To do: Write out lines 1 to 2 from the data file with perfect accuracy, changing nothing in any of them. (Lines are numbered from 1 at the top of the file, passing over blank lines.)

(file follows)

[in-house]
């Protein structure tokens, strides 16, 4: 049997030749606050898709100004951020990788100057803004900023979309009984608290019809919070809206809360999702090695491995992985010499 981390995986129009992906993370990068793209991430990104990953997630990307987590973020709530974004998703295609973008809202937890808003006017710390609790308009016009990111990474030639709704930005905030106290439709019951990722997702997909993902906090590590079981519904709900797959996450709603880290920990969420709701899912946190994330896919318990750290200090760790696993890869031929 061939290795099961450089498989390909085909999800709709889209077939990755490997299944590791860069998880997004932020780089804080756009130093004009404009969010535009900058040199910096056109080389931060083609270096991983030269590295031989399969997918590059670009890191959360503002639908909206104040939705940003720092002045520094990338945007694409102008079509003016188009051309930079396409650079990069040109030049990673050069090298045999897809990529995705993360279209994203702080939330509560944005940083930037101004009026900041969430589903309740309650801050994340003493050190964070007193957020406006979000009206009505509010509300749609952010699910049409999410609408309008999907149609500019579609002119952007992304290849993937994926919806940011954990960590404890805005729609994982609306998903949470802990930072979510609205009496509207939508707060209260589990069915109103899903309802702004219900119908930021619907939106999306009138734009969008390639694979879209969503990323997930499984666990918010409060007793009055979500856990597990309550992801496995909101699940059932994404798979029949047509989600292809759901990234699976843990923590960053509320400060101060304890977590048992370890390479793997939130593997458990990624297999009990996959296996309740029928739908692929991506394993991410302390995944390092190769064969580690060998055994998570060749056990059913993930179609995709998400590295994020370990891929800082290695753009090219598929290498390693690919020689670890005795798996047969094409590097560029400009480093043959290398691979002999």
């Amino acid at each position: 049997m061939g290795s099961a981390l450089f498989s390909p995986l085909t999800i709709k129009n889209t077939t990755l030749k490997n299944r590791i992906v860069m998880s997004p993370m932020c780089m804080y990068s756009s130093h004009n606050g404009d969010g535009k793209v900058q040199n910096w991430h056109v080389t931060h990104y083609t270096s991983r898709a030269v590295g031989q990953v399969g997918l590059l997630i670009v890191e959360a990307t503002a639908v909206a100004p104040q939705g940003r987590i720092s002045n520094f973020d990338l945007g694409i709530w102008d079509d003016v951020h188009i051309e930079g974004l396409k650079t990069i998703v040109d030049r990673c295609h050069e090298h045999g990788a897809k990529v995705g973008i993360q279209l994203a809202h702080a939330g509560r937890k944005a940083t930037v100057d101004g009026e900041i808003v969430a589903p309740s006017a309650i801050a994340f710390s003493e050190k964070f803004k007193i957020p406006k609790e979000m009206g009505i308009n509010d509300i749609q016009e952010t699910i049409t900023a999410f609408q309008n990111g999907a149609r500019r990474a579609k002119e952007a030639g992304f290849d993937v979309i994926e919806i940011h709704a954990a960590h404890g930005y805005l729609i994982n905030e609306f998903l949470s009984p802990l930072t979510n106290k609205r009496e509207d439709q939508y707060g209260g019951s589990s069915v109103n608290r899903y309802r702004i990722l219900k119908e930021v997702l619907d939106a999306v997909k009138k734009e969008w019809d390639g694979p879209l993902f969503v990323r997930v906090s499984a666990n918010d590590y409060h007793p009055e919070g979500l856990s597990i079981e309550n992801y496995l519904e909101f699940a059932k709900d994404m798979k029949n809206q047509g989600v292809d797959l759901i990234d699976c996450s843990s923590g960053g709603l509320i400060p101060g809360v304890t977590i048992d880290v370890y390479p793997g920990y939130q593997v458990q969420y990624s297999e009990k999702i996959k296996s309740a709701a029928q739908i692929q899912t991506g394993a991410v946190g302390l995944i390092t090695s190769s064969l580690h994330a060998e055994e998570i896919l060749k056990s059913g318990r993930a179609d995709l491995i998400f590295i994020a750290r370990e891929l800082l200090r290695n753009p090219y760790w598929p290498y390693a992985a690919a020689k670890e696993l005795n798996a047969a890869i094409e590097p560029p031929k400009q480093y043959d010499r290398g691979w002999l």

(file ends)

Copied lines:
[in-house]
């Protein structure tokens, strides 16, 4: 049997030749606050898709100004951020990788100057803004900023979309009984608290019809919070809206809360999702090695491995992985010499 981390995986129009992906993370990068793209991430990104990953997630990307987590973020709530974004998703295609973008809202937890808003006017710390609790308009016009990111990474030639709704930005905030106290439709019951990722997702997909993902906090590590079981519904709900797959996450709603880290920990969420709701899912946190994330896919318990750290200090760790696993890869031929 061939290795099961450089498989390909085909999800709709889209077939990755490997299944590791860069998880997004932020780089804080756009130093004009404009969010535009900058040199910096056109080389931060083609270096991983030269590295031989399969997918590059670009890191959360503002639908909206104040939705940003720092002045520094990338945007694409102008079509003016188009051309930079396409650079990069040109030049990673050069090298045999897809990529995705993360279209994203702080939330509560944005940083930037101004009026900041969430589903309740309650801050994340003493050190964070007193957020406006979000009206009505509010509300749609952010699910049409999410609408309008999907149609500019579609002119952007992304290849993937994926919806940011954990960590404890805005729609994982609306998903949470802990930072979510609205009496509207939508707060209260589990069915109103899903309802702004219900119908930021619907939106999306009138734009969008390639694979879209969503990323997930499984666990918010409060007793009055979500856990597990309550992801496995909101699940059932994404798979029949047509989600292809759901990234699976843990923590960053509320400060101060304890977590048992370890390479793997939130593997458990990624297999009990996959296996309740029928739908692929991506394993991410302390995944390092190769064969580690060998055994998570060749056990059913993930179609995709998400590295994020370990891929800082290695753009090219598929290498390693690919020689670890005795798996047969094409590097560029400009480093043959290398691979002999």